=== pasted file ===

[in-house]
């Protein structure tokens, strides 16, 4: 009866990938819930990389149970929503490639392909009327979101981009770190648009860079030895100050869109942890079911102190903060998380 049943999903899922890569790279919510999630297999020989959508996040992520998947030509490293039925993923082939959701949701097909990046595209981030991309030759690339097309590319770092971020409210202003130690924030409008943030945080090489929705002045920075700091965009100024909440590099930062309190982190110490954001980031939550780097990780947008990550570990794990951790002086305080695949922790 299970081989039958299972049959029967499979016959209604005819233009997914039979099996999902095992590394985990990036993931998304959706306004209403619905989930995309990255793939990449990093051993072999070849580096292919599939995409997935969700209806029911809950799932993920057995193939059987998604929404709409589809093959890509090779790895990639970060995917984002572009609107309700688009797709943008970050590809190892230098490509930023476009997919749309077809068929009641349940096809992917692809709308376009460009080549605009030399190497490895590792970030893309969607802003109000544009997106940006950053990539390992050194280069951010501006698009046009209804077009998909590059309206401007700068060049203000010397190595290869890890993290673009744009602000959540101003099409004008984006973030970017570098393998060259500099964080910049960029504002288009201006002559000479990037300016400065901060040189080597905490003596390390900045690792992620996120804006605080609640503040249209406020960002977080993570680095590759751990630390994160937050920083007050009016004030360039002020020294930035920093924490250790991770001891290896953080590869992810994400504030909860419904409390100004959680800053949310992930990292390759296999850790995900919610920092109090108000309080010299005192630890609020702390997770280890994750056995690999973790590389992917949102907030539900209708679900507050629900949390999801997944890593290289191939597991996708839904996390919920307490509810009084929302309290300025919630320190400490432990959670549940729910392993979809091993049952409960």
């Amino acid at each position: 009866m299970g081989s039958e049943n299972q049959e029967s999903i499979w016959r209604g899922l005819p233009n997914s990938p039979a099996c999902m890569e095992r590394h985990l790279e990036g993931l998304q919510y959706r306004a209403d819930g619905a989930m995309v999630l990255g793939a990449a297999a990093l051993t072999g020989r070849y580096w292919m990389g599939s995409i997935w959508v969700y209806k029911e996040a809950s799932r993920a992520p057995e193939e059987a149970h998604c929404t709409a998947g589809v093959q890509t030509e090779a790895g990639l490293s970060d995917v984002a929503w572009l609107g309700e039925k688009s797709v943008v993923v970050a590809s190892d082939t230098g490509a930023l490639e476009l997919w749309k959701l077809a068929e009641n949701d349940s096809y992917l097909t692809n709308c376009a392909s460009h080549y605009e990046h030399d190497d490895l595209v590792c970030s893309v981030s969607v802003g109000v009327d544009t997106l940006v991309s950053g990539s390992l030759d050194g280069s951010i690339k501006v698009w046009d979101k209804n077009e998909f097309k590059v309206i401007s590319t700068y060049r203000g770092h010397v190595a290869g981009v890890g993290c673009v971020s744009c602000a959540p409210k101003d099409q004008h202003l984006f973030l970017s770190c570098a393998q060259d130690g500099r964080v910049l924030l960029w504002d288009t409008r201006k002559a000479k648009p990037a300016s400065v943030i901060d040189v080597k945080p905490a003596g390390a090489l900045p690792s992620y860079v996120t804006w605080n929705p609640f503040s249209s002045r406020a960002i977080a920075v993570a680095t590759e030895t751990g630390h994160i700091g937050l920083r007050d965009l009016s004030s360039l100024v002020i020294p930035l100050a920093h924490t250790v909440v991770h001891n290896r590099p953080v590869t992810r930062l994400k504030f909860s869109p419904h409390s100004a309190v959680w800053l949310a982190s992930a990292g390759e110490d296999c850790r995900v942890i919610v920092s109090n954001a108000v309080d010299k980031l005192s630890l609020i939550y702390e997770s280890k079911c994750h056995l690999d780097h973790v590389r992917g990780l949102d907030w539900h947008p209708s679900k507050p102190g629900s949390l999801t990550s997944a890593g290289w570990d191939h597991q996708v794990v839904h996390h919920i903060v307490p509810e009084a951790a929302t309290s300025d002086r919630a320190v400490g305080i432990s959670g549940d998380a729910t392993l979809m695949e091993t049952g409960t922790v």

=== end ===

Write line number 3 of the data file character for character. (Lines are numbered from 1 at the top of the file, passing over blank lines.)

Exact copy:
């Amino acid at each position: 009866m299970g081989s039958e049943n299972q049959e029967s999903i499979w016959r209604g899922l005819p233009n997914s990938p039979a099996c999902m890569e095992r590394h985990l790279e990036g993931l998304q919510y959706r306004a209403d819930g619905a989930m995309v999630l990255g793939a990449a297999a990093l051993t072999g020989r070849y580096w292919m990389g599939s995409i997935w959508v969700y209806k029911e996040a809950s799932r993920a992520p057995e193939e059987a149970h998604c929404t709409a998947g589809v093959q890509t030509e090779a790895g990639l490293s970060d995917v984002a929503w572009l609107g309700e039925k688009s797709v943008v993923v970050a590809s190892d082939t230098g490509a930023l490639e476009l997919w749309k959701l077809a068929e009641n949701d349940s096809y992917l097909t692809n709308c376009a392909s460009h080549y605009e990046h030399d190497d490895l595209v590792c970030s893309v981030s969607v802003g109000v009327d544009t997106l940006v991309s950053g990539s390992l030759d050194g280069s951010i690339k501006v698009w046009d979101k209804n077009e998909f097309k590059v309206i401007s590319t700068y060049r203000g770092h010397v190595a290869g981009v890890g993290c673009v971020s744009c602000a959540p409210k101003d099409q004008h202003l984006f973030l970017s770190c570098a393998q060259d130690g500099r964080v910049l924030l960029w504002d288009t409008r201006k002559a000479k648009p990037a300016s400065v943030i901060d040189v080597k945080p905490a003596g390390a090489l900045p690792s992620y860079v996120t804006w605080n929705p609640f503040s249209s002045r406020a960002i977080a920075v993570a680095t590759e030895t751990g630390h994160i700091g937050l920083r007050d965009l009016s004030s360039l100024v002020i020294p930035l100050a920093h924490t250790v909440v991770h001891n290896r590099p953080v590869t992810r930062l994400k504030f909860s869109p419904h409390s100004a309190v959680w800053l949310a982190s992930a990292g390759e110490d296999c850790r995900v942890i919610v920092s109090n954001a108000v309080d010299k980031l005192s630890l609020i939550y702390e997770s280890k079911c994750h056995l690999d780097h973790v590389r992917g990780l949102d907030w539900h947008p209708s679900k507050p102190g629900s949390l999801t990550s997944a890593g290289w570990d191939h597991q996708v794990v839904h996390h919920i903060v307490p509810e009084a951790a929302t309290s300025d002086r919630a320190v400490g305080i432990s959670g549940d998380a729910t392993l979809m695949e091993t049952g409960t922790v």